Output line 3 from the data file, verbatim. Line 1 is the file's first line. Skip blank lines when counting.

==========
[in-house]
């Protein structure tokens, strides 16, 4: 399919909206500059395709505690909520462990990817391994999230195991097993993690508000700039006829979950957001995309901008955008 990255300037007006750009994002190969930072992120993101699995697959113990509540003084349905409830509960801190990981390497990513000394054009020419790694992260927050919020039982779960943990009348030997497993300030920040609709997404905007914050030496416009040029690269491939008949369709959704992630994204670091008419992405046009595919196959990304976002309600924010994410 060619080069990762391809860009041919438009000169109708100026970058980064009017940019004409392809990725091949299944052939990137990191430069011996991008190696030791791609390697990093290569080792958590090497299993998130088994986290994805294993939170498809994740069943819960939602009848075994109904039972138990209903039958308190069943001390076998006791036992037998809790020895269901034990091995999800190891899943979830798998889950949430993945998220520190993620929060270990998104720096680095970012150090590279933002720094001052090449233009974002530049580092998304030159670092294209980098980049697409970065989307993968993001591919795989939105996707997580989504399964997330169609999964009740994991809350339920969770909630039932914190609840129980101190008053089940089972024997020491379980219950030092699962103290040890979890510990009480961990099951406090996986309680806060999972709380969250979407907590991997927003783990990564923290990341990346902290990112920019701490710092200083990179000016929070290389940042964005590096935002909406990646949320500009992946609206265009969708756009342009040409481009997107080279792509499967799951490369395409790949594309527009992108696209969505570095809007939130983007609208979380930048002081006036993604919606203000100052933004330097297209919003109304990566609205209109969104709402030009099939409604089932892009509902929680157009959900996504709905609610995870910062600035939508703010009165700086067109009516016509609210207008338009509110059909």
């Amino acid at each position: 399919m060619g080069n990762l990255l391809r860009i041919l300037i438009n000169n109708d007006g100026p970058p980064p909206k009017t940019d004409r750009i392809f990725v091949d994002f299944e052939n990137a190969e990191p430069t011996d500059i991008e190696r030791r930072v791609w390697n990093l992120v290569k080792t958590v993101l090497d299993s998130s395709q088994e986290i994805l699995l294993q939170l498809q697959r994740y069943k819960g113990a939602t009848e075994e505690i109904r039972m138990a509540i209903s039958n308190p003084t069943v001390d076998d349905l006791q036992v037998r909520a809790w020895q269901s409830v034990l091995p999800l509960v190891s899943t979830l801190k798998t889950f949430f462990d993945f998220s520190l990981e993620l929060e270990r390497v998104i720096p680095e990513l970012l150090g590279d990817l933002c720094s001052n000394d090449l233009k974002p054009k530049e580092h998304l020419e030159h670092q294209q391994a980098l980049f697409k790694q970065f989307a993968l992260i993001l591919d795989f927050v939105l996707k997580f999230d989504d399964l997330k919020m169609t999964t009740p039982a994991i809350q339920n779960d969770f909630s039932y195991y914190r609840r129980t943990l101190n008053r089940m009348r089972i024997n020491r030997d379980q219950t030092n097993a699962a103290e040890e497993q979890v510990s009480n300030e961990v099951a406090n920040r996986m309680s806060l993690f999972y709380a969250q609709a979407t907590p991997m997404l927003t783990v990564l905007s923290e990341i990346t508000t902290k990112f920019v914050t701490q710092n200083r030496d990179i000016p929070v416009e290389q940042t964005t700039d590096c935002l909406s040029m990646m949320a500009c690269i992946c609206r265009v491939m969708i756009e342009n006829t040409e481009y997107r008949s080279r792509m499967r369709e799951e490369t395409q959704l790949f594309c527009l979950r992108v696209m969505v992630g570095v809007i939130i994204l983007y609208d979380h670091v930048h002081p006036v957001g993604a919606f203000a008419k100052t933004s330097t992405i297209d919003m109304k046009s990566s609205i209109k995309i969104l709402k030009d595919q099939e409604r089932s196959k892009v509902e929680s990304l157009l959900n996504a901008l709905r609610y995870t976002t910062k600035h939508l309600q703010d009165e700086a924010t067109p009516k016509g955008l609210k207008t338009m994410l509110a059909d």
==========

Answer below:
């Amino acid at each position: 399919m060619g080069n990762l990255l391809r860009i041919l300037i438009n000169n109708d007006g100026p970058p980064p909206k009017t940019d004409r750009i392809f990725v091949d994002f299944e052939n990137a190969e990191p430069t011996d500059i991008e190696r030791r930072v791609w390697n990093l992120v290569k080792t958590v993101l090497d299993s998130s395709q088994e986290i994805l699995l294993q939170l498809q697959r994740y069943k819960g113990a939602t009848e075994e505690i109904r039972m138990a509540i209903s039958n308190p003084t069943v001390d076998d349905l006791q036992v037998r909520a809790w020895q269901s409830v034990l091995p999800l509960v190891s899943t979830l801190k798998t889950f949430f462990d993945f998220s520190l990981e993620l929060e270990r390497v998104i720096p680095e990513l970012l150090g590279d990817l933002c720094s001052n000394d090449l233009k974002p054009k530049e580092h998304l020419e030159h670092q294209q391994a980098l980049f697409k790694q970065f989307a993968l992260i993001l591919d795989f927050v939105l996707k997580f999230d989504d399964l997330k919020m169609t999964t009740p039982a994991i809350q339920n779960d969770f909630s039932y195991y914190r609840r129980t943990l101190n008053r089940m009348r089972i024997n020491r030997d379980q219950t030092n097993a699962a103290e040890e497993q979890v510990s009480n300030e961990v099951a406090n920040r996986m309680s806060l993690f999972y709380a969250q609709a979407t907590p991997m997404l927003t783990v990564l905007s923290e990341i990346t508000t902290k990112f920019v914050t701490q710092n200083r030496d990179i000016p929070v416009e290389q940042t964005t700039d590096c935002l909406s040029m990646m949320a500009c690269i992946c609206r265009v491939m969708i756009e342009n006829t040409e481009y997107r008949s080279r792509m499967r369709e799951e490369t395409q959704l790949f594309c527009l979950r992108v696209m969505v992630g570095v809007i939130i994204l983007y609208d979380h670091v930048h002081p006036v957001g993604a919606f203000a008419k100052t933004s330097t992405i297209d919003m109304k046009s990566s609205i209109k995309i969104l709402k030009d595919q099939e409604r089932s196959k892009v509902e929680s990304l157009l959900n996504a901008l709905r609610y995870t976002t910062k600035h939508l309600q703010d009165e700086a924010t067109p009516k016509g955008l609210k207008t338009m994410l509110a059909d």